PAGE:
How to Make Sure Your Next Recording Project Goes Smoothly

How to Make Sure Your Next Recording Project Goes SmoothlyHave you ever had any recording projects that have gone awry? Do you find that recording an EP or an album never goes terribly smoothly?

It’s a drag to put so much time and effort into something and not end up with the kind of results you’re looking for.

If you want to make sure that your next recording project goes smoothly, follow the four steps outlined below.

Step 1: Plan

It may seem obvious, but you need to come up with a sensible and realistic plan for your recording project. You need to set goals.

You need to think about the timeframe, what gear you need to purchase or rent, who you need to bring into the studio and how much time you will require of them, what songs you want to record, and a lot more

Your plan may need to change over time, so don’t be too rigid in your approach. We’ll talk more about being flexible in a moment.

Step 2: Pre-Produce

If you want a great record, you can’t skip pre-production. This is the stage at which you pick songs, figure out their arrangements, decide what instruments need to be on what song, and get a sense of the overall flow or order of songs.

You don’t need to make any final decisions at this point, but by the time you’ve arranged and recorded all of your demos, you should have a pretty good idea of what you’re looking to accomplish in the studio. Yes, you should record demos at this stage.

Step 3: Practice

The pre-production phase should have given you a pretty good idea of what you need to work on. Perhaps there are some issues with a particular vocal phrase, or maybe your bass player just isn’t up to snuff on his parts yet.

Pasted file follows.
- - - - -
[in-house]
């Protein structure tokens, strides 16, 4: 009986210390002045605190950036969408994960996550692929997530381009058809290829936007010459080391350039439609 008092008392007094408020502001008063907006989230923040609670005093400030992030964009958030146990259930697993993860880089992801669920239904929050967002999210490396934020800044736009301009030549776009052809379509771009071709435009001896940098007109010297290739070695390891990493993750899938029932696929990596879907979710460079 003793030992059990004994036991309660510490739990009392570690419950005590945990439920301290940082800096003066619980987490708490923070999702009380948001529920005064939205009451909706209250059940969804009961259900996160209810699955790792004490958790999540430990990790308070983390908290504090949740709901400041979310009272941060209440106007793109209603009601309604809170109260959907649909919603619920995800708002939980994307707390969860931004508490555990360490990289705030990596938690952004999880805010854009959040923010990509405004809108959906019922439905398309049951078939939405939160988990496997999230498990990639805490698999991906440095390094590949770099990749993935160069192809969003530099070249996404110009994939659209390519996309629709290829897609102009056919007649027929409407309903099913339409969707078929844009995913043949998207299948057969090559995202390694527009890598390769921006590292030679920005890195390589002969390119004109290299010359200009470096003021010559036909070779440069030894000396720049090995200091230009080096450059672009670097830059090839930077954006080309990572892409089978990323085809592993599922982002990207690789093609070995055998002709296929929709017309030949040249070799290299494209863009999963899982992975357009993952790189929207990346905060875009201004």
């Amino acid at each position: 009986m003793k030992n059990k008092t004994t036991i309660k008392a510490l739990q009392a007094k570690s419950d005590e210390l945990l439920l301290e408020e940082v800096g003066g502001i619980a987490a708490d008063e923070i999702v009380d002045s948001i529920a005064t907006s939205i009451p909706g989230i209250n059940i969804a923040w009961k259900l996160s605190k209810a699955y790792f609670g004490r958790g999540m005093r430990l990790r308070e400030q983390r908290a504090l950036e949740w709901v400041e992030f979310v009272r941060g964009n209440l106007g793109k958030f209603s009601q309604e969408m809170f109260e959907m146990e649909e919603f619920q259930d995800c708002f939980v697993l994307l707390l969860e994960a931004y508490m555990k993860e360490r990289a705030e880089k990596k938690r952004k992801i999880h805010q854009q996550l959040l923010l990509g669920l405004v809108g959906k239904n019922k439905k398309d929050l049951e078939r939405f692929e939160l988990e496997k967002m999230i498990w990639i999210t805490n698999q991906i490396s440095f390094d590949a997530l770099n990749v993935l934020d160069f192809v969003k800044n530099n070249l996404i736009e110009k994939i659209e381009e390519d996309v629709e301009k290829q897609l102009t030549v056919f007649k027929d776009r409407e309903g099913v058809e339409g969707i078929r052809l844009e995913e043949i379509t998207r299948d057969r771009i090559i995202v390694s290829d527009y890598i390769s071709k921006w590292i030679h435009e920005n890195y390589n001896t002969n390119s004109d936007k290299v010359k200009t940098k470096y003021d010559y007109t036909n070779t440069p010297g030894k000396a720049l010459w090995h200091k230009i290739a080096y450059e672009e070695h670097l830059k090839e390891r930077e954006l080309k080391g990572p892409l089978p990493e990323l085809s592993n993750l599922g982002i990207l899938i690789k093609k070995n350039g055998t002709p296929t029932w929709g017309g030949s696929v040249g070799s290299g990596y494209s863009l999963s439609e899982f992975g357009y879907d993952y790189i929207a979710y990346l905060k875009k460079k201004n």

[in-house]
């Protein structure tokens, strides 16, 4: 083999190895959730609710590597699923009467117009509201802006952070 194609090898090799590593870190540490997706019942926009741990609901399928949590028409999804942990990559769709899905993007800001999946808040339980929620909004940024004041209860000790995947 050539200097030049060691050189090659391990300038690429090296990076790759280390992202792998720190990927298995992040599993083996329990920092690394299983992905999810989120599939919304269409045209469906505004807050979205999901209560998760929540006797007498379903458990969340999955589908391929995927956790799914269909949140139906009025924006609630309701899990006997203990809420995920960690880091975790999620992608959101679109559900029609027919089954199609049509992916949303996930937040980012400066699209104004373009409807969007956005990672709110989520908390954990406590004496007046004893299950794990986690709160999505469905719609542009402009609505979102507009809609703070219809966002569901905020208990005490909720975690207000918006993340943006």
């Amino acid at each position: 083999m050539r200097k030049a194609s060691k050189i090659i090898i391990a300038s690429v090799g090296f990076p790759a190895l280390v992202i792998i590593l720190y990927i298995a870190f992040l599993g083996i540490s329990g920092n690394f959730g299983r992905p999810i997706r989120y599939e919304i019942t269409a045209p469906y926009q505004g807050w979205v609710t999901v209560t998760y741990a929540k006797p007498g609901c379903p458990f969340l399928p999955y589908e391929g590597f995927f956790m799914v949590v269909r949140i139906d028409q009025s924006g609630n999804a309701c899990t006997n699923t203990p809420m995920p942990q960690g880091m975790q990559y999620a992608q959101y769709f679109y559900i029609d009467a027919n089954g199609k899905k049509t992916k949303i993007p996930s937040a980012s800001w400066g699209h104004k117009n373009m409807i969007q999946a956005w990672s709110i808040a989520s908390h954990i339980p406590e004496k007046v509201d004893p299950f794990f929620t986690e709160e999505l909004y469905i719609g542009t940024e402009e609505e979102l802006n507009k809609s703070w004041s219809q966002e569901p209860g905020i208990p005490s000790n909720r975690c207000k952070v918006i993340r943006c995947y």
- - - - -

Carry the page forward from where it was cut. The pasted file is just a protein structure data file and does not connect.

You may think you know your parts pretty well, but recording in a studio can be a very different experience compared to practicing in your bedroom, garage, or basement. Make sure you know your parts forwards and backwards before beginning principle recording.

Step 4: Be Willing to Adapt

Maybe the piano player you asked to play on your album had to back out of the project at the last minute. Maybe there’s a song that just isn’t coming together the way you thought it would. Maybe you have a new song that absolutely needs to be on the album.

Whatever the case, you have to be willing to adapt to the situation. Things can go wrong in the studio, even if you take the time to plan everything out. You might end up with more time than you needed, you might end up with less. At the end of the day, you just have to roll with the changes.

Final Thoughts

Recording projects take a lot of time, effort, and sometimes money too. If you want to make sure that you get the most out of your next project, then don’t jump into it without a plan. Find people that you feel comfortable working with, and come to an agreement that makes sense for everyone involved.